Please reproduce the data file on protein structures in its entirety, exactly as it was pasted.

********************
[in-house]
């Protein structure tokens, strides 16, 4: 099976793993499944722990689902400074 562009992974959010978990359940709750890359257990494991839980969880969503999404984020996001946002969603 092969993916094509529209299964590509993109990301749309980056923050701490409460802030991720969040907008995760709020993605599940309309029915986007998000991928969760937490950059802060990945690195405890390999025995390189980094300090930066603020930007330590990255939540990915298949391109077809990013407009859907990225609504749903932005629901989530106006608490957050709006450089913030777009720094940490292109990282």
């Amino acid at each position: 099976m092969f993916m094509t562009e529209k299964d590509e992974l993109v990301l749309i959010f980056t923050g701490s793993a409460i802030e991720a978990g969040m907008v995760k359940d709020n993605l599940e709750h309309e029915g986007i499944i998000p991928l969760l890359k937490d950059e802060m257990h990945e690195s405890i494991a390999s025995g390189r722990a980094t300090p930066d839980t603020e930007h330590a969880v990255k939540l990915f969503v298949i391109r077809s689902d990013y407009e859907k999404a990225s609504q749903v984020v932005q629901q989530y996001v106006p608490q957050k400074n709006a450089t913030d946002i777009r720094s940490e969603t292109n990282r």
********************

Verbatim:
[in-house]
């Protein structure tokens, strides 16, 4: 099976793993499944722990689902400074 562009992974959010978990359940709750890359257990494991839980969880969503999404984020996001946002969603 092969993916094509529209299964590509993109990301749309980056923050701490409460802030991720969040907008995760709020993605599940309309029915986007998000991928969760937490950059802060990945690195405890390999025995390189980094300090930066603020930007330590990255939540990915298949391109077809990013407009859907990225609504749903932005629901989530106006608490957050709006450089913030777009720094940490292109990282």
């Amino acid at each position: 099976m092969f993916m094509t562009e529209k299964d590509e992974l993109v990301l749309i959010f980056t923050g701490s793993a409460i802030e991720a978990g969040m907008v995760k359940d709020n993605l599940e709750h309309e029915g986007i499944i998000p991928l969760l890359k937490d950059e802060m257990h990945e690195s405890i494991a390999s025995g390189r722990a980094t300090p930066d839980t603020e930007h330590a969880v990255k939540l990915f969503v298949i391109r077809s689902d990013y407009e859907k999404a990225s609504q749903v984020v932005q629901q989530y996001v106006p608490q957050k400074n709006a450089t913030d946002i777009r720094s940490e969603t292109n990282r």